- On December 2, 2015
Here is a little run down on the main types of sparkling wine. The styles of sparkling, the grapes their made from, and the regions are endless which is what makes wine, and specifically bubbles so fun. You don’t like one? There are hundreds of different ones to try. We’ll only be opening 50, but it’s a good start!
Champagne only comes from the Champagne region of France and all other sparkling wines must have different names as regulated by the EU and in the next couple of years Champagne or Champagne method will not be allowed on any U.S. labels per an agreement with the EU.
What makes Champagne so special is the high difficulty level of growing grapes in a cooler and wetter region, the long history of growers and producers perfecting their craft over centuries, and the special and difficult method employed to make delicious sparkling wines. The grape varietals allowed in Champagne are Chardonnay, Pinot Noir, and Pinot Meunier (along with a few traditional varietals that aren’t commonly used anymore).
Méthode Champenoise is the traditional method by which Champagne is produced. After primary fermentation and bottling, a second alcoholic fermentation occurs in the bottle with the addition of yeast and sugar. Then secondary fermentation takes place in the bottle and the wine might sit on the lees (expended yeast) for years to develop the flavor of the wine before riddling and disgorgement. Riddling is when the bottle is turned slowly upside down to concentrate the lees in the neck of the bottle. The neck is frozen, and the cap removed. The pressure in the bottle forces out the ice containing the lees, and the bottle is quickly corked to maintain the carbon dioxide. Some wine from previous vintages as well as additional sugar (le dosage) is added to maintain the level within the bottle and, importantly, adjust the sweetness of the finished wine.
Prosecco is also a regulated area and only sparkling wine made from at minimum 75% Glera and up to 15% of Verdiso, Bianchetta Trevigiana, Perera, Glera lunga, Chardonnay, Pinot Bianco, Pinot Grigio and Pinot Nero, and made in the Prosecco DOC can be called Prosecco.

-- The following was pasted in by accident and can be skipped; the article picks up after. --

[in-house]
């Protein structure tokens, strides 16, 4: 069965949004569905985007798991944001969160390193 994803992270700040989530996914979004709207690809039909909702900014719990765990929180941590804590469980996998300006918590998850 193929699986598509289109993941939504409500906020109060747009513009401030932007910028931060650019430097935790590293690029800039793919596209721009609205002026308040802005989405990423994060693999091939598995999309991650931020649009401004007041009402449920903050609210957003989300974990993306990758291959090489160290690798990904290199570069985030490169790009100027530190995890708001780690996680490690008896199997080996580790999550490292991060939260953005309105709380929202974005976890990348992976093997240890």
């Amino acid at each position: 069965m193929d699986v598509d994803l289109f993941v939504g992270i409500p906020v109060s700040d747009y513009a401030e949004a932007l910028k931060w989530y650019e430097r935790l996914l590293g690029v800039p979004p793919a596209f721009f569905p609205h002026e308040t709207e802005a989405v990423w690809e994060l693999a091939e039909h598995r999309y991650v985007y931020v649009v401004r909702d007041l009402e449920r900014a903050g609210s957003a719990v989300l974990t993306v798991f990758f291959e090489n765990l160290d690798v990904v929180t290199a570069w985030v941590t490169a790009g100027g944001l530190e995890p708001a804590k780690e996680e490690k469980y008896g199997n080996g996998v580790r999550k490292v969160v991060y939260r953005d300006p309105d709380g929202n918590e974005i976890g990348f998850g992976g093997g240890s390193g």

The method of production is very different from Champagne which results in a fruitier, lighter flavor. During Charmat method the secondary fermentation takes place in a stainless steel tank instead of in the bottle, and the wine is then bottled fully sparkling.
Bugey-Cerdon is a region in Bugey, France close to the Jura, Savoie, and Switzerland. These wines are sparkling Gamay with some Poulsard blended in once and a while. The Méthod Ancestrale or ancestral method indicates that the wine is naturally sparkling and no secondary fermentation has taken place. The young, fresh wine gets bottled before fermentation has finished which causes a slight amount of carbon dioxide to be present in the bottle.
This is a term you will see on sparkling labels from France that aren’t Champagne. The grape varietals used can vary region to region and can include Chenin Blanc, Cabernet Franc, Jaquere, Chardonnay, Pinot Noir and more. The comment Cremants you will see are Cremant de Loire, Cremant du Jura, or Cremant du Bourgone.
Cava is Spanish sparkling wine from Penedes near Barcelona and is made using the Champagne method with indigenous grape varietals such as Perellada, Xarello, or Macabeo and Chardonnay and Pinot Noir can also be used.
Whether it’s Rosé Champagne, Cremant, Rosado Cava, or domestic sparkling Rosé, these are sparkling wines made with red grape varietals. Some are made using exclusively red grapes and allow less skin contact, while others are white wines to start with red wine added, such as Pinot Noir in Champagne.
Lambrusco is the name of the grape varietal that makes the mostly red sparkling wine from Emilia-Romagna in central Italy. These are also slightly sparkling wines made to be drunk young and as an aperitif with meats and cheeses. Many people think Lambrusco is very sweet and comes in jugs, but just like any wine the sweetness level can range from dry to off-dry to sweet.
Terms to know & recognize:
Brut Nature or Extra Brut: This is the driest style of sparkling wine. This means that in the traditional or Champagne method of production no dosage of sugar was added at the end.
Brut: Also a very dry style of sparkling and very little sugar was added
Extra-Dry: Extra-Dry is sweeter that Brut but not perceptibly sugary or dessert style
Demi-Sec: This is a sweet sparkling wine
Frizzante: this means slightly sparkling in Italian
Spumante: this means full on sparkling in Italian however it has become synonymous with Asti Spumante which is sparkling Moscato not to be confused with Moscato D’Asti which is only frizzante